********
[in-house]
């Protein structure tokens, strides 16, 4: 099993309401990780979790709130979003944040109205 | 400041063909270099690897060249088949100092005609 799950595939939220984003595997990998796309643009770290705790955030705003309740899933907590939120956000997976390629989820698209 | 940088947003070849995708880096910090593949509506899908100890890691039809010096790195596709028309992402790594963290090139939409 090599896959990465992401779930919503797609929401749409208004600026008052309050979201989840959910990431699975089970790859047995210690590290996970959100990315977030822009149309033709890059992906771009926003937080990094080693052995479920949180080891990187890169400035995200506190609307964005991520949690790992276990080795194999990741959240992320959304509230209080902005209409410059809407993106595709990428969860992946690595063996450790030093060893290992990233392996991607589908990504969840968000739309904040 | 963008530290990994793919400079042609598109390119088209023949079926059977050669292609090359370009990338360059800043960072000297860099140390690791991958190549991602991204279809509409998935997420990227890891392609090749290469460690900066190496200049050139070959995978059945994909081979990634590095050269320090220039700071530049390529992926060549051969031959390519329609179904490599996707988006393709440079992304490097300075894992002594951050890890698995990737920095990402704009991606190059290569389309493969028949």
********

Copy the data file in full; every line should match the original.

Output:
[in-house]
């Protein structure tokens, strides 16, 4: 099993309401990780979790709130979003944040109205 | 400041063909270099690897060249088949100092005609 799950595939939220984003595997990998796309643009770290705790955030705003309740899933907590939120956000997976390629989820698209 | 940088947003070849995708880096910090593949509506899908100890890691039809010096790195596709028309992402790594963290090139939409 090599896959990465992401779930919503797609929401749409208004600026008052309050979201989840959910990431699975089970790859047995210690590290996970959100990315977030822009149309033709890059992906771009926003937080990094080693052995479920949180080891990187890169400035995200506190609307964005991520949690790992276990080795194999990741959240992320959304509230209080902005209409410059809407993106595709990428969860992946690595063996450790030093060893290992990233392996991607589908990504969840968000739309904040 | 963008530290990994793919400079042609598109390119088209023949079926059977050669292609090359370009990338360059800043960072000297860099140390690791991958190549991602991204279809509409998935997420990227890891392609090749290469460690900066190496200049050139070959995978059945994909081979990634590095050269320090220039700071530049390529992926060549051969031959390519329609179904490599996707988006393709440079992304490097300075894992002594951050890890698995990737920095990402704009991606190059290569389309493969028949």